Neo-Paris

Remember Me and Artistic Ambition 2


Neo-Paris

Epigraph: 3. A short quo­ta­tion or pithy sen­tence placed at the com­mence­ment of a work, a chap­ter, etc. to indi­cate the lead­ing idea or sen­ti­ment; a motto. — the Oxford English Dictionary

Remember Me is one of those games that deserve to be noted for its artis­tic ambi­tion, even if the over­all exe­cu­tion failed to live up to its poten­tial. Its final pre­sen­ta­tion is a generic nar­ra­tive (though not as generic as other sci-fi sto­ries premised on the move­ment from con­spir­acy and oppres­sion to free­dom – sto­ries like Deus Ex: Human Revolution), which, when cou­pled with nig­gling prob­lems like a tem­pera­men­tal cam­era and incon­stant con­trols, mark out the game as a fair-to-middling work with a few inter­est­ing touches. We can praise its world-building, the aspi­ra­tions of its plot (to quote Arthur Gies’review on Polygon, “Like the best sci-fi lit­er­a­ture, main char­ac­ter Nilin’s quest to unravel the Memorize corporation’s con­spir­acy and her part in it is sit­u­ated amid some big­ger exis­ten­tial ques­tions explor­ing ideas of respon­si­bil­ity and iden­tity”), and its unique sound­track. This is, gen­er­ally speak­ing, the crit­i­cal con­sen­sus reached by a vari­ety of game review­ers. And it’s hardly inac­cu­rate: the game’s reach is belied by frus­trat­ing or far­ci­cal ele­ments: “This lit­tle Red Riding Hood’s got a bas­ket full of kick-ass!”

But the con­ver­sa­tion does not deserve to end there because these are merely sur­face details. Yes, the pre­sen­ta­tion is, at times, unfor­tu­nately ugly – but below the skin, Remember Me has a series of fan­tas­tic touches and a sense of care about its the­matic coherency that ulti­mately mark the game as truly mem­o­rable. For exam­ple, the way in which each chapter’s epi­graph pro­vides an ‘in’ to each section’s the­matic idea and the way in which the game’s cen­tral con­flict is reflected by its diver­gent depic­tions of iden­tity are all details that point towards the game’s ambi­tion. Ultimately, it is the game’s the­matic con­sis­tency – the unflag­ging care taken to ensure a cohe­sive and con­cep­tu­ally uni­fied work – that makes the game worth a sec­ond look.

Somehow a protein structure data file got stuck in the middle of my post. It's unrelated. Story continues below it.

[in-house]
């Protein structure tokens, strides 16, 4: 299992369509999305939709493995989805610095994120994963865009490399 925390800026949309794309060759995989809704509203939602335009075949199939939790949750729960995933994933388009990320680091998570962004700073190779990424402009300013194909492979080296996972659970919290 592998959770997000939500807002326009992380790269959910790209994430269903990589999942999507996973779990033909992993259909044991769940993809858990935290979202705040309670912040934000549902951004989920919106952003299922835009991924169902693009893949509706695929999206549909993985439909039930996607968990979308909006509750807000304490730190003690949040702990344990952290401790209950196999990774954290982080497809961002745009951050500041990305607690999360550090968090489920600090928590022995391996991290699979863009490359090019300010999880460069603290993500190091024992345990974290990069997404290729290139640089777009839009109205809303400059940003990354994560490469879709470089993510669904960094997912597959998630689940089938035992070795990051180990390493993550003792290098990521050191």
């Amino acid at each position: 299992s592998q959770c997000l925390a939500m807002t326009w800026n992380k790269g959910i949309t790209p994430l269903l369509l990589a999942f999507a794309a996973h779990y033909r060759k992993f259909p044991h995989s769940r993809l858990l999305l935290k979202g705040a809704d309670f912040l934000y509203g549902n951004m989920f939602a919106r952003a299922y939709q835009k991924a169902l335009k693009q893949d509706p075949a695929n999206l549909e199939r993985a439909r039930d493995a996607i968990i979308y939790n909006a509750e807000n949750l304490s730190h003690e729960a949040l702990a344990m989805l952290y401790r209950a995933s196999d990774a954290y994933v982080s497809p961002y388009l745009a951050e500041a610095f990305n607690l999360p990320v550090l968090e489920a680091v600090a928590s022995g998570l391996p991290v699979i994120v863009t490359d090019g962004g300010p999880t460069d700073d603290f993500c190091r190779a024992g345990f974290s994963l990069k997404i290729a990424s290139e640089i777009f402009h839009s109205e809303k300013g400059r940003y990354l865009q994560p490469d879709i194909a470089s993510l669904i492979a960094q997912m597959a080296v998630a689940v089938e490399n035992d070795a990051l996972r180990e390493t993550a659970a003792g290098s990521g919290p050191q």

The cen­tral premise of the game is the per­va­sive influ­ence of memory-alteration tech­nol­ogy: painful mem­o­ries can be removed, pos­i­tive ones can be spread and shared like so many YouTube videos through the use of a Sensen (a con­trac­tion of “sen­sa­tion engine”) device planted in the back of the neck. These Sensen devices are man­u­fac­tured by the Memorize cor­po­ra­tion, which is headed by the power-couple Scylla and Charles Cartier-Wells. The game’s pro­tag­o­nist, Nilin, is a Memory Hunter – essen­tially a park­our enthu­si­ast with the abil­ity to steal, erase, and remix mem­o­ries – and a mem­ber of the Errorist move­ment: a crim­i­nal orga­ni­za­tion which seeks to undo Memorize’s memetic monop­oly. Importantly, this con­flict takes place over the back­drop of a world that has basi­cally fallen apart: refugees from wars caused by cli­mate change are plen­ti­ful, and Neo-Paris has dealt with the prob­lem by build­ing a wall sur­round­ing the city to keep the unde­sir­ables out. But, impor­tantly, all this strife is in the back­ground: the point of the game is not to aid in the right­ing of some gross injus­tice or the res­o­lu­tion of a more straight­for­ward con­flict (think Halo‘s strug­gle against the fun­da­men­tal­ist Covenant or against the omniv­o­rous Flood) – the nar­ra­tive arc is solely con­cerned with the demo­li­tion of Memorize tech­nol­ogy.